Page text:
Business Administration

Professor Jeff Galle
Assistant Professor Allison Burrus

Assistant Professor Tim Finlay
Assistant Professor Michael Harden
Assistant Professor Sam Levey

Assistant Professor Marilyn Markel
Assistant Professor David Walter
Assistant Professor Emily Wright
Instructor T.J. Devine
Instructor Patrick McKelvey
Instructor Jason Sexton

Part-time Instructor Jeremy Briggs
Part-time Instructor Elizabeth Lahey
Part-time Instructor Brandon Myles
Part-time Instructor Jafar Qutob
Part-time Instructor Angela Valuck

A major or minor in the interdisciplinary program of Business Administration enables the student to begin any career that requires fundamental knowledge of the principles of management and the qualities of leadership. Students are equipped with the knowledge required to create value in public or private entities and to manage in a global environment.

Students seeking to complete more than one major in the Business Department must complete a minimum of 24 additional hours of new content beyond the first major.

Each minor in the Business Department requires a minimum of 16 additional hours of new content beyond the requirements of declared majors in the department.

Majors & Programs


MG 100: Introduction to Business Administration

An overview of the functions of business administration, including the interrelationships of accounting, finance, organization, management, law, and marketing. The course seeks to orient students to business and organizational practices. Does not count towards any major in the Business Administration Department. Not open to students who have taken EC 105, AC 231, or any 200-level MG course.

MG 120: Computer Information Systems

An introduction to application software used in problem solving including advanced features of spreadsheets, introduction to databases, and project management tools. Includes in-class laboratory work.

MG 237: Organizational Behavior

This course focuses on the examination of research and theory as it relates to the organization and the organizational environment as a social system. Within this context, the course explores factors that influence the way members of an organization behave. Topics include individual and cultural differences, perceptions, attitudes, emotions, motivation, learning and reinforcement, managing diversity, decision-making, relationship management, performance, group/team relationships, leadership, conflict and negotiations, strategy, and organizational change management.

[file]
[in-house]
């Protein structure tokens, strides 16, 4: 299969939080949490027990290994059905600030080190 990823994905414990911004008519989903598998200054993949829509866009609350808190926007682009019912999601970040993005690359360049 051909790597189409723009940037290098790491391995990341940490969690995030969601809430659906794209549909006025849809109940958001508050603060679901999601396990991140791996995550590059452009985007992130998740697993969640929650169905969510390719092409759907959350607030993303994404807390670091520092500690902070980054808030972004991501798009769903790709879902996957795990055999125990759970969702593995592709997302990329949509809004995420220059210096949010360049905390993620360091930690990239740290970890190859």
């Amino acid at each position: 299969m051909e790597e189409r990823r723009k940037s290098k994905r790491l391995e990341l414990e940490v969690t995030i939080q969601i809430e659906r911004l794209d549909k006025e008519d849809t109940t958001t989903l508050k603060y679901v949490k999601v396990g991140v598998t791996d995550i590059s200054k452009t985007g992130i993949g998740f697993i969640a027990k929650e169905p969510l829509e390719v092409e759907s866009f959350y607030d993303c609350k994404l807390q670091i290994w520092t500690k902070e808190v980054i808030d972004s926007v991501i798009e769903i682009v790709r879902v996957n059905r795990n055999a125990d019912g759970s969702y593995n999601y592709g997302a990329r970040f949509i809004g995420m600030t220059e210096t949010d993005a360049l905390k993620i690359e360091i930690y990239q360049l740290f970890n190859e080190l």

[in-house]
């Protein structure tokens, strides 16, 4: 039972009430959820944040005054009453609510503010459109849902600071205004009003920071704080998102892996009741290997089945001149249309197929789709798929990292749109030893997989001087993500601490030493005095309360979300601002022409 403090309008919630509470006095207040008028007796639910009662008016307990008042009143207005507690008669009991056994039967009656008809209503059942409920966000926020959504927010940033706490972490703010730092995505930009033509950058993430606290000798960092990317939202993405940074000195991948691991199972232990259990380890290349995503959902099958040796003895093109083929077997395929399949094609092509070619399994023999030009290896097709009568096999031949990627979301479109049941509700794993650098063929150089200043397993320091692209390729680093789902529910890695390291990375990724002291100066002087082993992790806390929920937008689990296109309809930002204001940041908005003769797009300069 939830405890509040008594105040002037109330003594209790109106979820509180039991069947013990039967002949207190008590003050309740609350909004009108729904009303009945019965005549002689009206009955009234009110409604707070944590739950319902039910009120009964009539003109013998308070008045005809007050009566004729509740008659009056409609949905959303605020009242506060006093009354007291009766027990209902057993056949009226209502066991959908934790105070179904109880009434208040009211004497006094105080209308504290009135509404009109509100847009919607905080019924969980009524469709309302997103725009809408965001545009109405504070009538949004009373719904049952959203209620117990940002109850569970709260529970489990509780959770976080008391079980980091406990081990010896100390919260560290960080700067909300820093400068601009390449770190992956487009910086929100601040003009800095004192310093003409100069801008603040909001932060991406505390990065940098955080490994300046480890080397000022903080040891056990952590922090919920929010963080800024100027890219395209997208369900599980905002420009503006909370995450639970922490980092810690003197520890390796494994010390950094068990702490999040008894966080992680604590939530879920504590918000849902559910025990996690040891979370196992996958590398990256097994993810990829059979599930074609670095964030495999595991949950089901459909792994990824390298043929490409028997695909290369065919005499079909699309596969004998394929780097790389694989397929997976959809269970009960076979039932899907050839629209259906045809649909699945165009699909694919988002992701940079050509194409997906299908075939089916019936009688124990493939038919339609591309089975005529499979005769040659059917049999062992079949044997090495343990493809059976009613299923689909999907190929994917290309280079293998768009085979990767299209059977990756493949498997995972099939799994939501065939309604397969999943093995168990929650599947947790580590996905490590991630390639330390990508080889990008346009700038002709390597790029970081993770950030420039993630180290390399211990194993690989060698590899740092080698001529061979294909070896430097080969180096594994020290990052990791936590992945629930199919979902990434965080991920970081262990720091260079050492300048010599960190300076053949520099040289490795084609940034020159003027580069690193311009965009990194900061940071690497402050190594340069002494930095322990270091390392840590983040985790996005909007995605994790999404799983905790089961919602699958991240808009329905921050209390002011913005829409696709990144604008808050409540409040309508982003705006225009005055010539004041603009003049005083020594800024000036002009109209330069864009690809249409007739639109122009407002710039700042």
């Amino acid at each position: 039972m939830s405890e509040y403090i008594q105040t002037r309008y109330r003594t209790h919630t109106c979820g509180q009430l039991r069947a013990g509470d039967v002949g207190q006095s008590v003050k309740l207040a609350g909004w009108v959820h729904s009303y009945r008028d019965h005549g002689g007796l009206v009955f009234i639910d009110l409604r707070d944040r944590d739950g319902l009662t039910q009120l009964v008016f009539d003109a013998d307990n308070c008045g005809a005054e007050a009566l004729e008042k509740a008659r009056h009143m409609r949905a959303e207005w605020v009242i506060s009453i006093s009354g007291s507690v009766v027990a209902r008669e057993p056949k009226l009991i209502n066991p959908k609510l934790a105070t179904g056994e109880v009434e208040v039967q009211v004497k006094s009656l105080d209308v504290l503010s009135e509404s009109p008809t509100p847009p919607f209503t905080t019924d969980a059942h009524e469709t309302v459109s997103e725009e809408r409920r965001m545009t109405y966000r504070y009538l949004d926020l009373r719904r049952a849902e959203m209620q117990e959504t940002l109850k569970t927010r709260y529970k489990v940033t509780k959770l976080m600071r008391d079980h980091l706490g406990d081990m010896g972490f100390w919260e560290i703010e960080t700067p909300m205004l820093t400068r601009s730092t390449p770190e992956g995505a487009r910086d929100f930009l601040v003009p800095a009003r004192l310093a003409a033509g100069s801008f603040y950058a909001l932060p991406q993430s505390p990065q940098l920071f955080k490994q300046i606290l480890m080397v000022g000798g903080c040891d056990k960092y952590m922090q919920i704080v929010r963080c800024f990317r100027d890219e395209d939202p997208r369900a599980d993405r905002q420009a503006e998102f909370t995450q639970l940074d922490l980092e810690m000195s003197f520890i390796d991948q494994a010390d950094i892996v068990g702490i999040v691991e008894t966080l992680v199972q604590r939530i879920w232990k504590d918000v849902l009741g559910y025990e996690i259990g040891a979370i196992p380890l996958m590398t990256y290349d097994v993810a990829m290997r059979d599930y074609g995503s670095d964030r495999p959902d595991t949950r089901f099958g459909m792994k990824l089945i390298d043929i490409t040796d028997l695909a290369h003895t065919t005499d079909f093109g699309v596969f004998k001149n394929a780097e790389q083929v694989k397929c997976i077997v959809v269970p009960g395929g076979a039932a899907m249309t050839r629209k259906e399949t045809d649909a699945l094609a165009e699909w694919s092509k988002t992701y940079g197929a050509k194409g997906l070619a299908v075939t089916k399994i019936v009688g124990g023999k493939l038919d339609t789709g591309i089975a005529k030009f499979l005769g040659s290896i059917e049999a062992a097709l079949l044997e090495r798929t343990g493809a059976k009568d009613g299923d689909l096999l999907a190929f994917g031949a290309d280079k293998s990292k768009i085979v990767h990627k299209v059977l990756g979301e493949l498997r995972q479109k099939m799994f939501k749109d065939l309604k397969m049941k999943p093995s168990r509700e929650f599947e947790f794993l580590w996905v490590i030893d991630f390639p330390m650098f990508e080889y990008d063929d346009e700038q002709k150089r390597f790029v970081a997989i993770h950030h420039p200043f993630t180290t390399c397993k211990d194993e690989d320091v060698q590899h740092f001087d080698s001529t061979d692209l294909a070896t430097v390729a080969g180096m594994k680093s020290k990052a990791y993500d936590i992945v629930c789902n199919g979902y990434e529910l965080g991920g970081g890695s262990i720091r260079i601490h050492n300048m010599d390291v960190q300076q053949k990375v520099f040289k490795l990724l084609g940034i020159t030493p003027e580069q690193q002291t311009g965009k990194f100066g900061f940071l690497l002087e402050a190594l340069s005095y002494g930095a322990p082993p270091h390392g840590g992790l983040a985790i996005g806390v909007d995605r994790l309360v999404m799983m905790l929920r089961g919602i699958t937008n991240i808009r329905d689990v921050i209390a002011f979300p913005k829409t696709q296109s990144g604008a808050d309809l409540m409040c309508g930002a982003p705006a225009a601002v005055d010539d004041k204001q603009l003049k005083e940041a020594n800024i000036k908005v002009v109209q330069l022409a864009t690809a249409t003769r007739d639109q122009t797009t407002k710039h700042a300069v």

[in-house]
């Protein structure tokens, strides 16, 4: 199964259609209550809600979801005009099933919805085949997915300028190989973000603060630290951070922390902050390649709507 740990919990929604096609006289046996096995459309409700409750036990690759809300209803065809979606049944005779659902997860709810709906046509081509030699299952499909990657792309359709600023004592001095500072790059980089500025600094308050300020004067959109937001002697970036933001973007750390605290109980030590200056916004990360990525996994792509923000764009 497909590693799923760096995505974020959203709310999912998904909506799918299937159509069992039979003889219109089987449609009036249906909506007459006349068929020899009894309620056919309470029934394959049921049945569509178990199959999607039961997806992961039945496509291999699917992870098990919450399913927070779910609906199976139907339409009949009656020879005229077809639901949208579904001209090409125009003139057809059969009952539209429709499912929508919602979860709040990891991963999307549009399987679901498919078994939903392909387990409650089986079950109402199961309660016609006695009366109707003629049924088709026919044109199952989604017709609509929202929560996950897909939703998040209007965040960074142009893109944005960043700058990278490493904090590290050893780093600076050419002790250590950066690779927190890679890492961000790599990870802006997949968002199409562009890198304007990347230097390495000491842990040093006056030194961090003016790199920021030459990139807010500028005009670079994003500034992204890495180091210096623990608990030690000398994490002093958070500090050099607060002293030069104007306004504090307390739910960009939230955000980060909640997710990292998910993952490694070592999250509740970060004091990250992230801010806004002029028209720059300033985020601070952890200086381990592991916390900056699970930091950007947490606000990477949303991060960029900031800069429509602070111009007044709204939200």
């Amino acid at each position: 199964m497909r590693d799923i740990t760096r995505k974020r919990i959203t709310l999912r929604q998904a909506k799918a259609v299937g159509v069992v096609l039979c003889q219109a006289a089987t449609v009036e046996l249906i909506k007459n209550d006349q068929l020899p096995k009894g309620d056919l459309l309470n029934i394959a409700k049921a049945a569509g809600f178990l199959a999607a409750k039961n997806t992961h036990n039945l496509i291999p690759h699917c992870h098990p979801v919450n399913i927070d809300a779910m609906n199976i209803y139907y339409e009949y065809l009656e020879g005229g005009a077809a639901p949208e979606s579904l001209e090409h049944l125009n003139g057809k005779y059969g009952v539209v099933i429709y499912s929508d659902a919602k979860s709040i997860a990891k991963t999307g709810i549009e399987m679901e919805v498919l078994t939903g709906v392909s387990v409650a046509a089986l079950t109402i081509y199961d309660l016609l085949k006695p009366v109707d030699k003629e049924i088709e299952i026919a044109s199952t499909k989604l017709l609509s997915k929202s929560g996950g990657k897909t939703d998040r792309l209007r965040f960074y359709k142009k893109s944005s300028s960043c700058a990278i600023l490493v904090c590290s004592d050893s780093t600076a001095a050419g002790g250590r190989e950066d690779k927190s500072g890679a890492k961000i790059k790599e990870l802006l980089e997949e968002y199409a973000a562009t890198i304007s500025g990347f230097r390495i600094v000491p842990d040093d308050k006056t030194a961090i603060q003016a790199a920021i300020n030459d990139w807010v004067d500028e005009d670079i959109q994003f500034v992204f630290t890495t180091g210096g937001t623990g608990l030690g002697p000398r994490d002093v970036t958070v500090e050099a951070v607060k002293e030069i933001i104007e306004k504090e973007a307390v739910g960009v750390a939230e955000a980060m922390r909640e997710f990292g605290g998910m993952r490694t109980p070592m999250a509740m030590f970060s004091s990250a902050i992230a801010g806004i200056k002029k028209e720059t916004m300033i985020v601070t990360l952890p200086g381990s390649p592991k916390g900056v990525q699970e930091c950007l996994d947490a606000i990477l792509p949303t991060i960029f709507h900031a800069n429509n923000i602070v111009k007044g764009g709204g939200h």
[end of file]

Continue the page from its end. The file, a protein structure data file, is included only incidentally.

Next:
MG 253: Diversity and Inclusion in the Workplace

Shifting demographics contribute to a workplace that continues to grow more diverse over time. Individuals in the workplace will constantly interact with peers, managers, and customers with very different backgrounds and experiences. When managed successfully, these differences can be a powerful tool that broadens perspectives and creates organizational advantage. Alternatively, when these differences are misunderstood or mismanaged, it can lead to challenges with employee well-being and organizational goals. This course is designed to encourage students to think critically about a variety of topics relevant to diversity in the workplace. We will consider cultural and psychological processes that influence how people interact with one another. Students will think critically on topics such as identity, relationships across difference and bias, and equality of opportunity in organizations. Students will utilize theory and empirical research to assess the management of diversity and inclusion in the workplace.

MG 280: The Business of Sport

An overview of the business aspects of professional and amateur sports. Topics covered include league structure and operation, sports marketing, pricing, media, agents and contracts.

MG 305: Athletic Administration

This course emphasizes the aims, objectives and problems involved in managing athletics and a physical education curriculum. Students study and analyze the strategic planning process in athletic departments. Assignments require real-life applications relevant to field settings.

MG 315: Business Ethics

Consideration of the problem of determining the rules which should govern the relationship between industry and government, a company and its customers, and management and employees. (See PH 315.)

MG 350: Consumer Behavior

Studies the factors affecting consumer behavior of individuals and organizations; provides an overview of explanations of consumption; and surveys consumer decision-making processes and their implications for marketing strategy. (See PS 350.)

MG 354: Marketing

Emphasizes the concepts of planning, organizing, controlling and decision making as they are applied to management of the marketing function. Attention is given to the marketing environment, consumer behavior, marketing research, product management, distribution promotion and pricing policies. May not be taken for credit if a student has earned credit for AG 321.

MG 355: Sports Promotion

An examination of the field of promotion, with a focus and applications into the sports industry. Topics covered include advertising, sales promotion, ticketing, sponsorships, and social media.

MG 356: Integrated Marketing Communications

This course examines how to integrate all of the available marketing communication tools into one clear voice that breaks through today's communication clutter. Students will study and create various forms of communication materials that are used in the promotions mix. These items will include advertisements for print media, radio, television, social media, websites, and YouTube. In addition, product demonstrations, sales promotions, personal selling, and public relations will be examined. Students will gain understanding of how to coordinate these elements to achieve an organization's objectives.

MG 357: Business Law